Turing's Man Blog

MS Access vs LightSwitch vs Visual Studio. Comparison

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It's not a secret I like MS Access – at least from version 2003 (however, initially I was forced to work with 97 version in college). I've even developed quite a complex database application (Data Center Physical Infrastructure Manager - presented on Datacenter Dynamics Converged 2012 Warsaw), at least partially based on MS Access (2003, 2007 and now 2010), so I know its pros and cons. This is a great tool for data manipulation, application prototyping and development of in-house, departmental or SMBs' database applications. There are many examples where MS Access application evolved to a professional system (based on quite different technologies) or is still… MS Access based, however has grown over the time to a very important piece of software. Therefore, with all this being said – we are now ready to compare the following products: Microsoft Access, Visual Studio LightSwitch and Visual Studio platforms – from the scope of database developer. I've found a great material recently…

… However, before the actual comparison, let me tell you what I don't like about MS Access: the fact that so many developers don't know MS Access and cannot understand where it can be applied professionally with success. Maybe – this is a challenge for Microsoft's marketing department? Who knows? The result is that all those, not very experienced, developers are making too much "bad press" around MS Access as a product by claims like: "it's not stable", "it's slow", "it's buggy", "it's a toy", "it's for amateurs" or "it's too simple", "it's not ready for enterprise deployment"… Come on? What's the problem?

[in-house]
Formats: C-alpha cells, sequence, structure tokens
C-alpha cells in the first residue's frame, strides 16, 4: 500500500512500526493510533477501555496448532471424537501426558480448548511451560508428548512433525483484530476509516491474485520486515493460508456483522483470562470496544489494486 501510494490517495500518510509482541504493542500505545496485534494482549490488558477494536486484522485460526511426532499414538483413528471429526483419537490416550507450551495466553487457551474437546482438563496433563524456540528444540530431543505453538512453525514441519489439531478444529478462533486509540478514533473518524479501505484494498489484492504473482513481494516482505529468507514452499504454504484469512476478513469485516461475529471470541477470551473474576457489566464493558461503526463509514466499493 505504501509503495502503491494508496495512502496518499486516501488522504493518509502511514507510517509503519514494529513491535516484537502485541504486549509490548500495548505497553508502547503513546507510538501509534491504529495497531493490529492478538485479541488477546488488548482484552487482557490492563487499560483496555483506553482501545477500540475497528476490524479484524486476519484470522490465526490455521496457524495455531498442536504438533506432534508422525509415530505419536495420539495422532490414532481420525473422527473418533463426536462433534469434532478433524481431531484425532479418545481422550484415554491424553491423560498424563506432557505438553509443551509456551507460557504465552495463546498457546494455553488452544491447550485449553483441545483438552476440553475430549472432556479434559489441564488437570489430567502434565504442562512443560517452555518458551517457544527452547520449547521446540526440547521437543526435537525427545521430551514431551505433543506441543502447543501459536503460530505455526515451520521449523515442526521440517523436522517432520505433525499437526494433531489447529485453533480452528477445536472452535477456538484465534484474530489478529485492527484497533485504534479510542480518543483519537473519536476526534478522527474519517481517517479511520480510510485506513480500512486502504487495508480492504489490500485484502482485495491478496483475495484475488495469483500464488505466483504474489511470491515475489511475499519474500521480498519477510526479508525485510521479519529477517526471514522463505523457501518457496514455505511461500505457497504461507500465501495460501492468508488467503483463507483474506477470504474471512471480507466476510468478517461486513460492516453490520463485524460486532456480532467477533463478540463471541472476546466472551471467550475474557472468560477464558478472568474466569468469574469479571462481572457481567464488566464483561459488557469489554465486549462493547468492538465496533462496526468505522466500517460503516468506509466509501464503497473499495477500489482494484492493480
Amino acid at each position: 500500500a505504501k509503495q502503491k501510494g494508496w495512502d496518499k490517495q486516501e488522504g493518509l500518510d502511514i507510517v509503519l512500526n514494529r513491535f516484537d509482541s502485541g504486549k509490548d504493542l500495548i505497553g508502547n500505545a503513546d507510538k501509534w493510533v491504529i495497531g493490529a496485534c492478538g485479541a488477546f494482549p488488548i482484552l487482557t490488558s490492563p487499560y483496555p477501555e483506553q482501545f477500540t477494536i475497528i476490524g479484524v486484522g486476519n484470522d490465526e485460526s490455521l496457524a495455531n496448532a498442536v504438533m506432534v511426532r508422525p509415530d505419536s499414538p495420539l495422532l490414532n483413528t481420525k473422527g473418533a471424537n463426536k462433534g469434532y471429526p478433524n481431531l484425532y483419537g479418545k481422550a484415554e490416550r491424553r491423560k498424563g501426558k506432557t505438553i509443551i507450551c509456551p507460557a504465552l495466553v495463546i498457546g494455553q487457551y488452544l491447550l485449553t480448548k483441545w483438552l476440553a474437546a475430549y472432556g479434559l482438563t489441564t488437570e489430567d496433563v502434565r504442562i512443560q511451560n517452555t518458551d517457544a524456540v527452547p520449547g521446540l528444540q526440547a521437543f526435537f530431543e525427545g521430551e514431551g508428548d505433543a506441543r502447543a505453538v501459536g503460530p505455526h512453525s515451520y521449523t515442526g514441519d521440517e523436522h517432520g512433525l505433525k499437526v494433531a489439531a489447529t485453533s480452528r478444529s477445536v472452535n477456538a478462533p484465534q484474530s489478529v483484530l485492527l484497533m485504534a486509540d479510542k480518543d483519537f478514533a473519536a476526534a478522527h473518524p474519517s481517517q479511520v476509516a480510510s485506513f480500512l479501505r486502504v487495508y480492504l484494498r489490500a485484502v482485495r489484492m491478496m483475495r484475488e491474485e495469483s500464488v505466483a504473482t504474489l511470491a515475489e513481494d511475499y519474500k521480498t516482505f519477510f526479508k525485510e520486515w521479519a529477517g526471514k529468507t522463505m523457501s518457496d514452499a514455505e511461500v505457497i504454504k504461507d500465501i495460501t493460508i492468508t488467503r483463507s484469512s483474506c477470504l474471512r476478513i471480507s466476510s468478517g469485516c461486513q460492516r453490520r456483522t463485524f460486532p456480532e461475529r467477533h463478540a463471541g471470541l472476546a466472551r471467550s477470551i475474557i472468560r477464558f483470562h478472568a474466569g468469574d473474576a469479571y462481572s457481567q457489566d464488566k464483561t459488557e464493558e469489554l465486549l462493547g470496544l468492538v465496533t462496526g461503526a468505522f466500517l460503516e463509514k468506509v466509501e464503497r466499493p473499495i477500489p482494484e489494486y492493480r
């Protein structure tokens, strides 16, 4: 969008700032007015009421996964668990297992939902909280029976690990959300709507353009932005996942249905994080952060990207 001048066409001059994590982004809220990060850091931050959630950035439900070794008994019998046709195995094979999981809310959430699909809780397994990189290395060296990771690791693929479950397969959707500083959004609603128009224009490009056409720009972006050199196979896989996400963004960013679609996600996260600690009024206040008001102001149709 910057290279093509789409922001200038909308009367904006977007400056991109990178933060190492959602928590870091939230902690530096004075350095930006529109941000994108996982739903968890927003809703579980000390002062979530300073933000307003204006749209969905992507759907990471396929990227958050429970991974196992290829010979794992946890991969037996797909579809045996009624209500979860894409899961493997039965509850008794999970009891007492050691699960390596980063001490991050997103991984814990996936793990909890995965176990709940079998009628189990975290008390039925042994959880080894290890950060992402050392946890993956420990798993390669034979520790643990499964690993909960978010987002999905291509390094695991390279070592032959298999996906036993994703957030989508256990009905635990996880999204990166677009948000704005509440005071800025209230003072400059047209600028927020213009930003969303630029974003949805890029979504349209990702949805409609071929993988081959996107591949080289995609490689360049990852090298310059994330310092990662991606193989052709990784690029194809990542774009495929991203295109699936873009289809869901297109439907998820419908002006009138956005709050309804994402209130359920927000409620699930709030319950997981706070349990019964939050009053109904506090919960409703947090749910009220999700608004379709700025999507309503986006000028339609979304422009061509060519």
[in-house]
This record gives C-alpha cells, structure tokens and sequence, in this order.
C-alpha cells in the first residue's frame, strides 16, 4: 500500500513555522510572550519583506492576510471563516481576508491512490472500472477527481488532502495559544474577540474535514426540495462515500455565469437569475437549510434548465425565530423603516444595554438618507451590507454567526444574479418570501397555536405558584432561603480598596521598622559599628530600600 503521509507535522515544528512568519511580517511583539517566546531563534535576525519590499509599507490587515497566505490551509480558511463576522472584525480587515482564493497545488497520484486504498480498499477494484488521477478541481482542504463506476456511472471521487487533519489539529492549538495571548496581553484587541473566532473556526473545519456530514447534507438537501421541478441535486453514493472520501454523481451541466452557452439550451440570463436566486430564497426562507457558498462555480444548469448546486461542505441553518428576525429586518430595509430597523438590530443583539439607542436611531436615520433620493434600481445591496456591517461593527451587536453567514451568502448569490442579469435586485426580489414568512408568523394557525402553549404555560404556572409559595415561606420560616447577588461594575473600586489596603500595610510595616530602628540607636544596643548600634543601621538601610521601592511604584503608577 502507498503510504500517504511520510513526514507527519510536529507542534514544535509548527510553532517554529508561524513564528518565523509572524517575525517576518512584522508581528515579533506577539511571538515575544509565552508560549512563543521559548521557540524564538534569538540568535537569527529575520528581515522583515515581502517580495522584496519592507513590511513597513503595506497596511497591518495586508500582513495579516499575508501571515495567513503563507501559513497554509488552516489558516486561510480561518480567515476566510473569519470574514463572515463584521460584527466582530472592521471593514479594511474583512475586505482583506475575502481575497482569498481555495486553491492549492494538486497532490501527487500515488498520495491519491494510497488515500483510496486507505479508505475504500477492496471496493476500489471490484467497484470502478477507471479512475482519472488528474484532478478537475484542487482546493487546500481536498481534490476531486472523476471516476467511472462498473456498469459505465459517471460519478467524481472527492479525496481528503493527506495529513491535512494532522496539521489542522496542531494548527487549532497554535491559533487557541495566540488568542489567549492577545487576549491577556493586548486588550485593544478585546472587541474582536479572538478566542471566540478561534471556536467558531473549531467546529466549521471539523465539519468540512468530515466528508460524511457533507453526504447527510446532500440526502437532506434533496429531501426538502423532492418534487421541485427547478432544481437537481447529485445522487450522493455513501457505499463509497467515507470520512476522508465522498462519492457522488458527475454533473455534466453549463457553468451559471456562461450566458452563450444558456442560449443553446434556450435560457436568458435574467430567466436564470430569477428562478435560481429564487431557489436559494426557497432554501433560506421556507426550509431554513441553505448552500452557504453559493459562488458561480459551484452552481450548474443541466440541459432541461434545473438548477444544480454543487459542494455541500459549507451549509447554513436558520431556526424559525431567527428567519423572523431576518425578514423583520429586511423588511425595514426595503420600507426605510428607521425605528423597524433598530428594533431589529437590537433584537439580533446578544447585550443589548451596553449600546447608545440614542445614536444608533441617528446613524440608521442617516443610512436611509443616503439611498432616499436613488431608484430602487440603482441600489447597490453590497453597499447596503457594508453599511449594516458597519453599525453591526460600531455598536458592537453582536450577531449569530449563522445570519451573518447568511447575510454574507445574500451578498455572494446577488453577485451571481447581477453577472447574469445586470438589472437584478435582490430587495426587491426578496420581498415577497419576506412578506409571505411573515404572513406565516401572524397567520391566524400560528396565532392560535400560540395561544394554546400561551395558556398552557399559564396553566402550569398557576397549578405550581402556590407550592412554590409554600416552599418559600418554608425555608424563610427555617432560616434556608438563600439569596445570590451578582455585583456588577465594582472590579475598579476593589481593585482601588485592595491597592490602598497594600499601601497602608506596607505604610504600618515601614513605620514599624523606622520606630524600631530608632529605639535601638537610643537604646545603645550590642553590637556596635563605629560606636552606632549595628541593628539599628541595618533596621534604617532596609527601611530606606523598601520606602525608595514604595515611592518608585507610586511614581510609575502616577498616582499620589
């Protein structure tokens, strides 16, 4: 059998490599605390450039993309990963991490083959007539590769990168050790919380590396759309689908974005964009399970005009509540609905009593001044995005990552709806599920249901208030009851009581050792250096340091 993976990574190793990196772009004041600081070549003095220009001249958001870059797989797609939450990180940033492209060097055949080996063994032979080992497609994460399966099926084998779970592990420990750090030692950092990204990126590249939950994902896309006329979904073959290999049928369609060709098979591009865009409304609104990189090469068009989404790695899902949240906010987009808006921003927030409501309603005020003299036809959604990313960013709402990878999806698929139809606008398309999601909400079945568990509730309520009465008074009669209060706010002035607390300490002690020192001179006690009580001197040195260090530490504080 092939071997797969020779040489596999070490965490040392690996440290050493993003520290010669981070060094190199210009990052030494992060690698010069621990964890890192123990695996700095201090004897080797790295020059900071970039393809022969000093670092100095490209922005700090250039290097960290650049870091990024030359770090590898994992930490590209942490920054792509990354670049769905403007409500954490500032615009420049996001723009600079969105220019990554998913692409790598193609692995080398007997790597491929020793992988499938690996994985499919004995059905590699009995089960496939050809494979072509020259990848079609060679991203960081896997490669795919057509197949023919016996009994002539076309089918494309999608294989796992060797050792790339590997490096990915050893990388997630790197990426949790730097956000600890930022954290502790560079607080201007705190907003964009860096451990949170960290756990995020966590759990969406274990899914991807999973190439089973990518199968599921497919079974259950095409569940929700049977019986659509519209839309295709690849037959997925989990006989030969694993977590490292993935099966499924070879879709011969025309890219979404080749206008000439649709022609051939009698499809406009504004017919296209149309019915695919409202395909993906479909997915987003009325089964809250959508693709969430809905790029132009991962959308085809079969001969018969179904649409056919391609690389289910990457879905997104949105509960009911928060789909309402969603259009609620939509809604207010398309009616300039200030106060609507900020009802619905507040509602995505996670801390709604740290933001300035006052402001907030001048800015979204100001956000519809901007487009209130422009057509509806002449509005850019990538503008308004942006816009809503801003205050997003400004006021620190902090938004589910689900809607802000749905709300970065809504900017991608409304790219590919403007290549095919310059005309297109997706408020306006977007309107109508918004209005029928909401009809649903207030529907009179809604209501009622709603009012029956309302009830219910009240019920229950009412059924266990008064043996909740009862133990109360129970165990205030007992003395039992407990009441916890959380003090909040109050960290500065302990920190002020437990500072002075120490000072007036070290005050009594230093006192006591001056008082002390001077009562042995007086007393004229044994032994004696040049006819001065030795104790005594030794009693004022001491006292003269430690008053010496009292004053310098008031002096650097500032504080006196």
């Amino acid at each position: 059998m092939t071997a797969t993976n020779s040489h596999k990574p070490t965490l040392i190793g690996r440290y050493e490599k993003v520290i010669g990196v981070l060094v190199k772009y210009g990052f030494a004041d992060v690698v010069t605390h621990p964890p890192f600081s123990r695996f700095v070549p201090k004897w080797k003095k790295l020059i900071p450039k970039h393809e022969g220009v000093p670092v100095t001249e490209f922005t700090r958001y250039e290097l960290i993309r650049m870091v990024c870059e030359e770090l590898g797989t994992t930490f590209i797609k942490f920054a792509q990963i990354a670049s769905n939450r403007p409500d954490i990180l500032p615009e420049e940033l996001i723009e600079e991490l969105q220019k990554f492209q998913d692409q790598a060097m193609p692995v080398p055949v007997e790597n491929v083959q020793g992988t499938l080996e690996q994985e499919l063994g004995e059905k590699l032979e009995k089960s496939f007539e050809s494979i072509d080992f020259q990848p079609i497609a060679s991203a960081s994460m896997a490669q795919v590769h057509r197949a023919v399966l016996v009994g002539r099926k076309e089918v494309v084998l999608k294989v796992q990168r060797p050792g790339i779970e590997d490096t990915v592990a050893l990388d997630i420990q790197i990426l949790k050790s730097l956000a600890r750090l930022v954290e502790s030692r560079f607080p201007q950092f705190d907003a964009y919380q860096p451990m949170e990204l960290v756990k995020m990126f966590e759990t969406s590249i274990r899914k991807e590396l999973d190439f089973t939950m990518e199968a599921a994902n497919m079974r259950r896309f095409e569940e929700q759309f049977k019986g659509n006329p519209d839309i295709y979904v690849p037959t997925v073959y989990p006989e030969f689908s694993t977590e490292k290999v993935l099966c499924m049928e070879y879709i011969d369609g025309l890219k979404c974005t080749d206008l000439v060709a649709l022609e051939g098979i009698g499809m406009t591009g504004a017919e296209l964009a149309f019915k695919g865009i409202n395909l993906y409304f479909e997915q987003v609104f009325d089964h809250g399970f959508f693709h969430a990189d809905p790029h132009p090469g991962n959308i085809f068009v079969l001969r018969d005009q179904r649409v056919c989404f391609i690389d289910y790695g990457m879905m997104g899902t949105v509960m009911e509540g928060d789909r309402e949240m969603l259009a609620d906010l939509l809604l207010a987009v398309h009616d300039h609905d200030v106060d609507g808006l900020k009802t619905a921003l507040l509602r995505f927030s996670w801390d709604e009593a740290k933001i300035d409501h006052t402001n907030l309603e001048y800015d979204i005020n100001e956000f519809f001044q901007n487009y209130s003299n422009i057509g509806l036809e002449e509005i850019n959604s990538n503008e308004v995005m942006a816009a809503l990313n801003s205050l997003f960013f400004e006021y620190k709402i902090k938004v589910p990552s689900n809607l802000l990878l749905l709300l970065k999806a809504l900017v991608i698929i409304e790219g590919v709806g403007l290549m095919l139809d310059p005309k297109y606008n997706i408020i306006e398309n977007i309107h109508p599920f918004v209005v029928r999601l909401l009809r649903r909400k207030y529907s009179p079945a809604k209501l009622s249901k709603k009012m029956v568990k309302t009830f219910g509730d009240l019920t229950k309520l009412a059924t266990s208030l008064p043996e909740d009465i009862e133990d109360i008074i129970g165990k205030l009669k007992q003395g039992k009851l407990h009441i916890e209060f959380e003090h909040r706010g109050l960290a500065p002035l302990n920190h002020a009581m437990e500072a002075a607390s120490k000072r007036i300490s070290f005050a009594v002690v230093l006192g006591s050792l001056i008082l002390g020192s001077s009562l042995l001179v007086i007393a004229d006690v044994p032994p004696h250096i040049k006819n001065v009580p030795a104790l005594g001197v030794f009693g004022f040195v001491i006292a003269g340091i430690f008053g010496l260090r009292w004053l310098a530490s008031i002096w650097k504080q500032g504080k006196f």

Engineers don't value the tools – a hammer is great, same like a screwdriver and a welding machine. The key is to understand the purpose of a tool and our target. Hence, the requirements behind an actual application. So, I'm always embarrassed reading all these statements on professional forums, like: "don't' use MS Access, go with MySQL" (well – it's like: "don't' drive your car, go with a plane") or "always do it in C#" ("eat meat only"). Mostly, these recommendations are pointless and rarely funny.

In my personal opinion MS Access is a great tool – not only when it comes to data manipulation (taken from multiple data sources), but also when we have to rapidly (in an old-good RAD fashion) prototype or develop a database application. It just has it all: ODBC support, SQL, VBA, reports, forms, queries, Sharepoint integration etc. We just have to learn the basics of MS Access and understand where it can be placed among other available database development technologies.

To help us learn about other opportunities when it comes to database development, as well as to present current MS Access capabilities, I can strongly recommend the following material, titled: "Comparison of Microsoft Access, LightSwitch and Visual Studio Platforms for Database Developers", written by Luke Chung, President and Founder of FMS, Inc. (software company since 1986, being involved in MS Access development since its beginnings).

Impressed? I am.



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0 #4 Theodor Weidmann 2015-01-12 14:32
Hello turingsman,
I am an Access developer in Germany, Berlin. I just found your blog. Thank you for your articles.
Here Karl Donaubauer (www.donkarl.com) is gathering access developers to support Access in Microsoft.
Hope to hear from you
+1 #3 Alkis 2014-03-20 13:35
I couldn't agree with you more. Their
problem (those who have a problem with Access) is that they don't know what it can do. Basically everything that Visual Studio can do when it comes to databases.
-3 #2 Turingsman 2014-01-06 22:36
Depends what you're looking for. This is a personal blog post - a link to actual comparison by Luke Chung is at the end of this post.

What title do you suggest would be better?
+4 #1 Zack 2013-12-30 00:23
Misleading Title

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